New census data bodes well for housing
Rising incomes should spur demand for housing, particularly among young adults, according to some analysts of recent Census data.
The Current Population Survey's 2016 Annual Social and Economic Supplement, which includes household income data for 2015, showed that real median household income rose 5.2 percent from 2014 to 2015. That marks the first annual increase in such income in nearly a decade.
The report also showed median household incomes rose in each region of the country, and across all age groups, as well as for non-Hispanic white, black, and Hispanic households.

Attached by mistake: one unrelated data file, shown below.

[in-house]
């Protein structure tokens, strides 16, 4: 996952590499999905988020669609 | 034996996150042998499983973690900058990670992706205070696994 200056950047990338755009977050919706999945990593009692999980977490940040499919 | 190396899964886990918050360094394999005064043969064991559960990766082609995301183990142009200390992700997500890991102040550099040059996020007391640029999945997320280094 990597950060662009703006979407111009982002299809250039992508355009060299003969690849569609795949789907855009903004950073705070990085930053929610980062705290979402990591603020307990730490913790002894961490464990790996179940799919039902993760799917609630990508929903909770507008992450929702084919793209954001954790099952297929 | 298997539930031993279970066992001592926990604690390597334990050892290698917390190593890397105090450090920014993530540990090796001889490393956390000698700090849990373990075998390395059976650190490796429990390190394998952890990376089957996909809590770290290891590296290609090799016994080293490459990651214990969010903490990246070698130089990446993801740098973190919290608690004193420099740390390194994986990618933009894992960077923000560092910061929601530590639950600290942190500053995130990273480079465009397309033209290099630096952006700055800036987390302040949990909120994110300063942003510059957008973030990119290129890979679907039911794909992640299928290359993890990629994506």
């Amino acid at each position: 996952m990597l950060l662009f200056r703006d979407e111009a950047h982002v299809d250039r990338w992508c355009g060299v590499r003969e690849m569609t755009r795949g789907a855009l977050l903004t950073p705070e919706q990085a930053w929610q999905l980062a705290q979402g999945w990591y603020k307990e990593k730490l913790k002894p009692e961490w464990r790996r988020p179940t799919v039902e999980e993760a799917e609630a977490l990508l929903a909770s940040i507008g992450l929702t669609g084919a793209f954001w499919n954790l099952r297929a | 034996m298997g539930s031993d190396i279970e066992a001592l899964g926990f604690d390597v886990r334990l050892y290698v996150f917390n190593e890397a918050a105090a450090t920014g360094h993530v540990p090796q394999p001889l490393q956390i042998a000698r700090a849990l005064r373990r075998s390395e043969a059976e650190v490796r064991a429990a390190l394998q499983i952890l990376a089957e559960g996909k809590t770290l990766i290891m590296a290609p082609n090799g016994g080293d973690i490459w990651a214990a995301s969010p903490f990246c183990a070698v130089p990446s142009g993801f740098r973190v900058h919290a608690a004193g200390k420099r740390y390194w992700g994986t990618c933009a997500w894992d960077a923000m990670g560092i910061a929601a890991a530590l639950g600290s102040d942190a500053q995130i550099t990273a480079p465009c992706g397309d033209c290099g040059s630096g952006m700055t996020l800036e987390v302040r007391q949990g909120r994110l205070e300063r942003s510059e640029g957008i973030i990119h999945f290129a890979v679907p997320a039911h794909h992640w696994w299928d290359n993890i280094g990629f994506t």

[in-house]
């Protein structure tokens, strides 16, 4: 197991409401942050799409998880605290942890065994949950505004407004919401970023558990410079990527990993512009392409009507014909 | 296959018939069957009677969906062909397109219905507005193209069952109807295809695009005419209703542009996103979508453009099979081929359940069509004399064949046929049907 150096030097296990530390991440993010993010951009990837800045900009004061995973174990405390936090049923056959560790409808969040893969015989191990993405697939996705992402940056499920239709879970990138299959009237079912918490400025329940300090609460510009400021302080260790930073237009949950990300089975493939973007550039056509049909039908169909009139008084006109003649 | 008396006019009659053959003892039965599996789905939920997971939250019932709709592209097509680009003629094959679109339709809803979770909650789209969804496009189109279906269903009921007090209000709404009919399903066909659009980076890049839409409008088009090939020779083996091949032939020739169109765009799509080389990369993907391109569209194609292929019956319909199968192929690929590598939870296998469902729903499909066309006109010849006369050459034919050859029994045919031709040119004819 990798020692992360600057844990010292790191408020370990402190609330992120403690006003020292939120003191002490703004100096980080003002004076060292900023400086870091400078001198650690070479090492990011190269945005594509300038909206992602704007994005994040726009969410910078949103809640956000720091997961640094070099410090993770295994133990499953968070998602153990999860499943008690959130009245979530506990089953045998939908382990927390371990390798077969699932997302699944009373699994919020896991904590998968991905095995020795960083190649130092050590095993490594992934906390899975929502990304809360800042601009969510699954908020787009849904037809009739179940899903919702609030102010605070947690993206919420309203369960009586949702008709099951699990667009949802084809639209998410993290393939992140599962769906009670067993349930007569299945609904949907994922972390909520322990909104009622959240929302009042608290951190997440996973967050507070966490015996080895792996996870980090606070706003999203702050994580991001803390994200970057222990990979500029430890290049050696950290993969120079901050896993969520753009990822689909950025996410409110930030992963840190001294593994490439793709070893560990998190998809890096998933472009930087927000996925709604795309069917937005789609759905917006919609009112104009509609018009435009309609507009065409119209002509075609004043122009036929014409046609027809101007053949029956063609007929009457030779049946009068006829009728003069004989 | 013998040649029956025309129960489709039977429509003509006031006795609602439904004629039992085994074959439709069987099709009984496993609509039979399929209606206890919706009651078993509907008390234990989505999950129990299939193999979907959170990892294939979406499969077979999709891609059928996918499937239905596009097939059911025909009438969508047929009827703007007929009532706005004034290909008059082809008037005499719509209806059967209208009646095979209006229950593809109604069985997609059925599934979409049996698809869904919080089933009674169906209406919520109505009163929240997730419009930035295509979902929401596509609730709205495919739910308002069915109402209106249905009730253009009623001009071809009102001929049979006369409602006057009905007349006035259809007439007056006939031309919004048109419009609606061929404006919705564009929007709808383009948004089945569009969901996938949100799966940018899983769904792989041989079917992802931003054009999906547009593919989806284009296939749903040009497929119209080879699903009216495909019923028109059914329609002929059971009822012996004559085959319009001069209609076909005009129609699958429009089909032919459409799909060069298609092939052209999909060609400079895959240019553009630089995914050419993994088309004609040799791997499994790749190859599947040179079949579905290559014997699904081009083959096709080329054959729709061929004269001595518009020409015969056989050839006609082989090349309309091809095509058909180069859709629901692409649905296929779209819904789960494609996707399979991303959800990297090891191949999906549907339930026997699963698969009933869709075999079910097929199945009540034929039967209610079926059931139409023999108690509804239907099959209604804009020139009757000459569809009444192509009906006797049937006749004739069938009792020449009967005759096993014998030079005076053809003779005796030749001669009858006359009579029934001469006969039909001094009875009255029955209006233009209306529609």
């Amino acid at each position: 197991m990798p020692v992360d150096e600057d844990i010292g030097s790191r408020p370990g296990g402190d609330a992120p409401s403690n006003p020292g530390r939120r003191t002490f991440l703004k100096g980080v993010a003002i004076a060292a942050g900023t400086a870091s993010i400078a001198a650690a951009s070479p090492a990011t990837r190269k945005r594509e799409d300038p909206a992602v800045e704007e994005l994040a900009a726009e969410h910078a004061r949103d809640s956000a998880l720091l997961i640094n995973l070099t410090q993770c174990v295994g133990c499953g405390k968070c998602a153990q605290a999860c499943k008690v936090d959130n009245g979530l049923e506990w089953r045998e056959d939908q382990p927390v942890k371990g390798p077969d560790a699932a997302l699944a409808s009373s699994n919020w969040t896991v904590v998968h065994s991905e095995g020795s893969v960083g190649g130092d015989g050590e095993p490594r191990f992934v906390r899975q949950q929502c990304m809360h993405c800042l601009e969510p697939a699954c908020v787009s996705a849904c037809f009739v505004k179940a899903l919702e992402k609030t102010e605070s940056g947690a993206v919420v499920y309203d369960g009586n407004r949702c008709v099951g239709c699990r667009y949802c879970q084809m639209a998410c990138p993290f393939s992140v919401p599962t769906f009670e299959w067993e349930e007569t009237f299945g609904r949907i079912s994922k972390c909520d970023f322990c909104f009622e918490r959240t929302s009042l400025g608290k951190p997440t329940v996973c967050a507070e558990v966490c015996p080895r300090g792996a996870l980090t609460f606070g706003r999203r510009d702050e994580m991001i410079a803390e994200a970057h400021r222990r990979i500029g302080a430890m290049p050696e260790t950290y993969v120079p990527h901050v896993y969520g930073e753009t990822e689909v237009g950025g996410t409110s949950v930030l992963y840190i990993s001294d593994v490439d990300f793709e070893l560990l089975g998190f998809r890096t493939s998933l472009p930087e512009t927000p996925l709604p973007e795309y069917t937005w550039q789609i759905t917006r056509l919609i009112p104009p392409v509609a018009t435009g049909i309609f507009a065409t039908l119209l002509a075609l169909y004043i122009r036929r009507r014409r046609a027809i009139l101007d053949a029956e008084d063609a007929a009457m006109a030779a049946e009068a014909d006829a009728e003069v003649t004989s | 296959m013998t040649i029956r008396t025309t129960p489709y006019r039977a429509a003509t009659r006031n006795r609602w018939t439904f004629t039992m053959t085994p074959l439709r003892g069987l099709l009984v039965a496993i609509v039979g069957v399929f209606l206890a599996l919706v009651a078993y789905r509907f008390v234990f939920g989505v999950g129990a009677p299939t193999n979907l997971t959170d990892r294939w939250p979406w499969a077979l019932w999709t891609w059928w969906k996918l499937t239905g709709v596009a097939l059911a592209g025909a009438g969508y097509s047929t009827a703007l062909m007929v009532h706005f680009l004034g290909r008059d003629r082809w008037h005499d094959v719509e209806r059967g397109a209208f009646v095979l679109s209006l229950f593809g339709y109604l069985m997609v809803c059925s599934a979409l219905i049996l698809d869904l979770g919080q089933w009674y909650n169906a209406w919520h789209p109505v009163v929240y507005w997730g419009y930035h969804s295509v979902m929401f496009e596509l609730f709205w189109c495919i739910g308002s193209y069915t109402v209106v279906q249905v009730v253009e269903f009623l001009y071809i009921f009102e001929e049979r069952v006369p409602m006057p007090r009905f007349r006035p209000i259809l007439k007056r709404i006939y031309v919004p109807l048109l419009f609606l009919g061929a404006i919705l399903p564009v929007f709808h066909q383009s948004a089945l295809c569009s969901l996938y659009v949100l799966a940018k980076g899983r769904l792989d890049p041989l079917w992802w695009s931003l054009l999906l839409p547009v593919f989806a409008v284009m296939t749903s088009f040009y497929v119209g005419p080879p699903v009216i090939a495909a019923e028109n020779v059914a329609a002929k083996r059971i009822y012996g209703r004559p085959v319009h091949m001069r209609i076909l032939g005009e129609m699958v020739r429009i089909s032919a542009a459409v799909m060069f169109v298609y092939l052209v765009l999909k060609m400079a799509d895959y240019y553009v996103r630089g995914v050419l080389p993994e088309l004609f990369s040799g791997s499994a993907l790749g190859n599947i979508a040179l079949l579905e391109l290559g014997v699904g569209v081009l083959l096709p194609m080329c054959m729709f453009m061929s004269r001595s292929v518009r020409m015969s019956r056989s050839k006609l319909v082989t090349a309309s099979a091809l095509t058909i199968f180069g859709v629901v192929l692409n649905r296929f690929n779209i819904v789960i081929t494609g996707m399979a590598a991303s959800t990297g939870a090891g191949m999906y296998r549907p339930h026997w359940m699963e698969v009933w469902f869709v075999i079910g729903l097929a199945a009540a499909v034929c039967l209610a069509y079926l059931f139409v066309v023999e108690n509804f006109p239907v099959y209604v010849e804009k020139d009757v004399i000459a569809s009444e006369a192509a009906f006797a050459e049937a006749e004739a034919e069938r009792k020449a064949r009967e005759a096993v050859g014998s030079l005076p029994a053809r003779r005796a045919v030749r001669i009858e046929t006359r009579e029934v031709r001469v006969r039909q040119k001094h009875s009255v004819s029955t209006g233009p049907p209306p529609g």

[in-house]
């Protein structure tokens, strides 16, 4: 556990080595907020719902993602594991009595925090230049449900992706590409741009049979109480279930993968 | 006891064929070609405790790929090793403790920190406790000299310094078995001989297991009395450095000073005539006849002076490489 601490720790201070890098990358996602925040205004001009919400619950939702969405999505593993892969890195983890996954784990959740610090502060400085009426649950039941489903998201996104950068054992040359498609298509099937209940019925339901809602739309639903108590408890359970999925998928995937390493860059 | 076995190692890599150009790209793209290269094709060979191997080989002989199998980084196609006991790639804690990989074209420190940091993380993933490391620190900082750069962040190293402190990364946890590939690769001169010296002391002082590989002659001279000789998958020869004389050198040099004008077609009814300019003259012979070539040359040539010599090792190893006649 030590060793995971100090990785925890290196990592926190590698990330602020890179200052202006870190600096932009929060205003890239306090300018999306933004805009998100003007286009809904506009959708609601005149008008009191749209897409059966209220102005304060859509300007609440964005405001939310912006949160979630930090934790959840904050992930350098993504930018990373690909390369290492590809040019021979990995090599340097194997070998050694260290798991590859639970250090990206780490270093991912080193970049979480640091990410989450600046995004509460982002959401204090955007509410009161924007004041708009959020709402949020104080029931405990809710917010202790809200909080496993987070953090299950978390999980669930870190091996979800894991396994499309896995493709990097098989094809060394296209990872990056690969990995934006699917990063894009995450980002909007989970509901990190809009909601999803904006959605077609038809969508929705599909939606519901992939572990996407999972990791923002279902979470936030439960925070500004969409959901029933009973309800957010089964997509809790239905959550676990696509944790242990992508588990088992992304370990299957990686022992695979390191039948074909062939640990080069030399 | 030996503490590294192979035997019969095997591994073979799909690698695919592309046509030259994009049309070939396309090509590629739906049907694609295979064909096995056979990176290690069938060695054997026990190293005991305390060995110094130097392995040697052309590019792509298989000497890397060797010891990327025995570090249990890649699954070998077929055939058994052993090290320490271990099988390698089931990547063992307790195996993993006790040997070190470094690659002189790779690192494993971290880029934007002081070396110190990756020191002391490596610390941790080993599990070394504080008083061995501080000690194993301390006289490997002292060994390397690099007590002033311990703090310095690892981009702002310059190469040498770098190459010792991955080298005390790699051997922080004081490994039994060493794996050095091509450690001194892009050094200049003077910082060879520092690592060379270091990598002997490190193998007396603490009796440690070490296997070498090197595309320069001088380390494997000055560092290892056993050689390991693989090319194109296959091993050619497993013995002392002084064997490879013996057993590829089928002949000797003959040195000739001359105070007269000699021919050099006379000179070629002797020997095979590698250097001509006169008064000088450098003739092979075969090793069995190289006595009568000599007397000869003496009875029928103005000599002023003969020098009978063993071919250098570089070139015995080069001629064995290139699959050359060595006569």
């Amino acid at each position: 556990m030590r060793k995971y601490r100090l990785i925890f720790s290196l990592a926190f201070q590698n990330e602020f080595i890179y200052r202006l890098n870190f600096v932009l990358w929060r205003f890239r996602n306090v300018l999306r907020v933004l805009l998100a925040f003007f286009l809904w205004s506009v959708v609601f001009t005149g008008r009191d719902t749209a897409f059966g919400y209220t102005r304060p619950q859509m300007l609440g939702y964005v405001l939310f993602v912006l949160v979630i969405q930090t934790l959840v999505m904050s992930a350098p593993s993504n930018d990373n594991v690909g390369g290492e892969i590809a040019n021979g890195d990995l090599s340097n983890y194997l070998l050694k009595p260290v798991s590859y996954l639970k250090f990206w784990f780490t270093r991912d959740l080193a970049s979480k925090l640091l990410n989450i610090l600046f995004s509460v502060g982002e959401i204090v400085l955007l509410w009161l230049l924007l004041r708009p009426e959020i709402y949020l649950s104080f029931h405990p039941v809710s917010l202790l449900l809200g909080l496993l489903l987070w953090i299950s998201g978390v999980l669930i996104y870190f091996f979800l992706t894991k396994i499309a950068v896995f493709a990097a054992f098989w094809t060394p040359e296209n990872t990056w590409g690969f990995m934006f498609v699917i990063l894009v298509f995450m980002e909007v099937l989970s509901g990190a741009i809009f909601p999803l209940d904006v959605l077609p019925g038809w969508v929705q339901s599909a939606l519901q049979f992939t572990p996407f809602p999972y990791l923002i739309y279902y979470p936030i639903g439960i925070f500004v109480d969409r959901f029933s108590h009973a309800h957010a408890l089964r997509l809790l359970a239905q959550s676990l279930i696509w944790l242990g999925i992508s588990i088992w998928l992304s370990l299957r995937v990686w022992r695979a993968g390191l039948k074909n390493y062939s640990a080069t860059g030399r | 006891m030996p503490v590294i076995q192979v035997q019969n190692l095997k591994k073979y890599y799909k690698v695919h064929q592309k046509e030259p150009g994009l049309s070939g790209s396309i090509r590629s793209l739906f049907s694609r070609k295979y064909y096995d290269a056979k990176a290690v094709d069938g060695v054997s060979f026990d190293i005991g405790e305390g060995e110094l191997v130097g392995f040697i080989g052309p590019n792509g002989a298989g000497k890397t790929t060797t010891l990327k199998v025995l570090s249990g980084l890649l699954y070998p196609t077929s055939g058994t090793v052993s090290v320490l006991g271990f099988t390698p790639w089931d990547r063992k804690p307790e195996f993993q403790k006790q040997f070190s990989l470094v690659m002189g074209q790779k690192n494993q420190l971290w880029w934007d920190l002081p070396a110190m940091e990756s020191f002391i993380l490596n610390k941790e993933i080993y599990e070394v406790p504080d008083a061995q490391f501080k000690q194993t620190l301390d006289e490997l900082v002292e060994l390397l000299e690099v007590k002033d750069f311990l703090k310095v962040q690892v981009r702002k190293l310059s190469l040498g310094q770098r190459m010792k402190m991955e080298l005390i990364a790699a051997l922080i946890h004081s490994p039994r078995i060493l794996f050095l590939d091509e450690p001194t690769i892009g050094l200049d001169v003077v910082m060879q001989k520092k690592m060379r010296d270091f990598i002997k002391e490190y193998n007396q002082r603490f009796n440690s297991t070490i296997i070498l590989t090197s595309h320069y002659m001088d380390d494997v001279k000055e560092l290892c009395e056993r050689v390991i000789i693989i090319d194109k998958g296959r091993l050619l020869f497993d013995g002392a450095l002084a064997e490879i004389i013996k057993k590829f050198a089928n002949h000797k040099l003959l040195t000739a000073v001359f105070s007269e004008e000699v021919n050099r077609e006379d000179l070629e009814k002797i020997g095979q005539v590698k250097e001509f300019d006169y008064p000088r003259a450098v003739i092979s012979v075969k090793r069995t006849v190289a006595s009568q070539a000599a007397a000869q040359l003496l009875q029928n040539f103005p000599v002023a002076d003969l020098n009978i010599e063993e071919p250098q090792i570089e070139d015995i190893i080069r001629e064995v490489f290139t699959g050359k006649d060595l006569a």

Tabulations by the Joint Center for Housing Studies of Harvard University show personal earnings were up most sharply for the prime household formation and first-time homebuyer age groups.
"For several reasons, this growth is likely to have significant implications for housing markets," remarked Dan McCue, senior research associate at JCHS. With regard to affordability, McCue noted as higher income households are more likely to own homes, "increases in incomes among households will work against the continued decline in the US homeownership rate," but he also acknowledged "on the affordability front there is still a long way to go."